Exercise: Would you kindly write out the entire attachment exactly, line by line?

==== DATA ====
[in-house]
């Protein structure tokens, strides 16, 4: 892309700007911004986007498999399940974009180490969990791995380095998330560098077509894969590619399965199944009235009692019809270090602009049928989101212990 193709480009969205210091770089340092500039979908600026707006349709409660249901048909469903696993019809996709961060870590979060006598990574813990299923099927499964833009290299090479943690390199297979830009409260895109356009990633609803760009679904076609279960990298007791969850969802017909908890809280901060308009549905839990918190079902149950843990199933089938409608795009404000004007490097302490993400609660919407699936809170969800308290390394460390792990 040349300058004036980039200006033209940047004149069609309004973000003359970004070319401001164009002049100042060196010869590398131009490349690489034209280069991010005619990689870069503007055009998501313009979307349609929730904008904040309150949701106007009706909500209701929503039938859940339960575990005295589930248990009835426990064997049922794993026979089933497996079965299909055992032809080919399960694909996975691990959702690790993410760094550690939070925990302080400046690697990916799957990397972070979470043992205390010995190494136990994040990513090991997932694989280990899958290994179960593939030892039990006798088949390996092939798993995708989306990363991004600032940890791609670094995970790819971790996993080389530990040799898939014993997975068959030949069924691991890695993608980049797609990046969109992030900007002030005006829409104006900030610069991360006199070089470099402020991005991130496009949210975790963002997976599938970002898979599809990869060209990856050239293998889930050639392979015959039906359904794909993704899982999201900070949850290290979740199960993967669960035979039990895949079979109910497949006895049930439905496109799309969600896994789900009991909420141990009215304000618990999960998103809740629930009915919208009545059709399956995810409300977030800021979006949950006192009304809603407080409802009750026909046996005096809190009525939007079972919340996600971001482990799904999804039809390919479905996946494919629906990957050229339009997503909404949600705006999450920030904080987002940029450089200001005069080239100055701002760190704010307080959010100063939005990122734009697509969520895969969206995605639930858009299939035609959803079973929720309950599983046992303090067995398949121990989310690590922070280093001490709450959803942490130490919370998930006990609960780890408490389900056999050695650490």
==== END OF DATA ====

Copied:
[in-house]
């Protein structure tokens, strides 16, 4: 892309700007911004986007498999399940974009180490969990791995380095998330560098077509894969590619399965199944009235009692019809270090602009049928989101212990 193709480009969205210091770089340092500039979908600026707006349709409660249901048909469903696993019809996709961060870590979060006598990574813990299923099927499964833009290299090479943690390199297979830009409260895109356009990633609803760009679904076609279960990298007791969850969802017909908890809280901060308009549905839990918190079902149950843990199933089938409608795009404000004007490097302490993400609660919407699936809170969800308290390394460390792990 040349300058004036980039200006033209940047004149069609309004973000003359970004070319401001164009002049100042060196010869590398131009490349690489034209280069991010005619990689870069503007055009998501313009979307349609929730904008904040309150949701106007009706909500209701929503039938859940339960575990005295589930248990009835426990064997049922794993026979089933497996079965299909055992032809080919399960694909996975691990959702690790993410760094550690939070925990302080400046690697990916799957990397972070979470043992205390010995190494136990994040990513090991997932694989280990899958290994179960593939030892039990006798088949390996092939798993995708989306990363991004600032940890791609670094995970790819971790996993080389530990040799898939014993997975068959030949069924691991890695993608980049797609990046969109992030900007002030005006829409104006900030610069991360006199070089470099402020991005991130496009949210975790963002997976599938970002898979599809990869060209990856050239293998889930050639392979015959039906359904794909993704899982999201900070949850290290979740199960993967669960035979039990895949079979109910497949006895049930439905496109799309969600896994789900009991909420141990009215304000618990999960998103809740629930009915919208009545059709399956995810409300977030800021979006949950006192009304809603407080409802009750026909046996005096809190009525939007079972919340996600971001482990799904999804039809390919479905996946494919629906990957050229339009997503909404949600705006999450920030904080987002940029450089200001005069080239100055701002760190704010307080959010100063939005990122734009697509969520895969969206995605639930858009299939035609959803079973929720309950599983046992303090067995398949121990989310690590922070280093001490709450959803942490130490919370998930006990609960780890408490389900056999050695650490």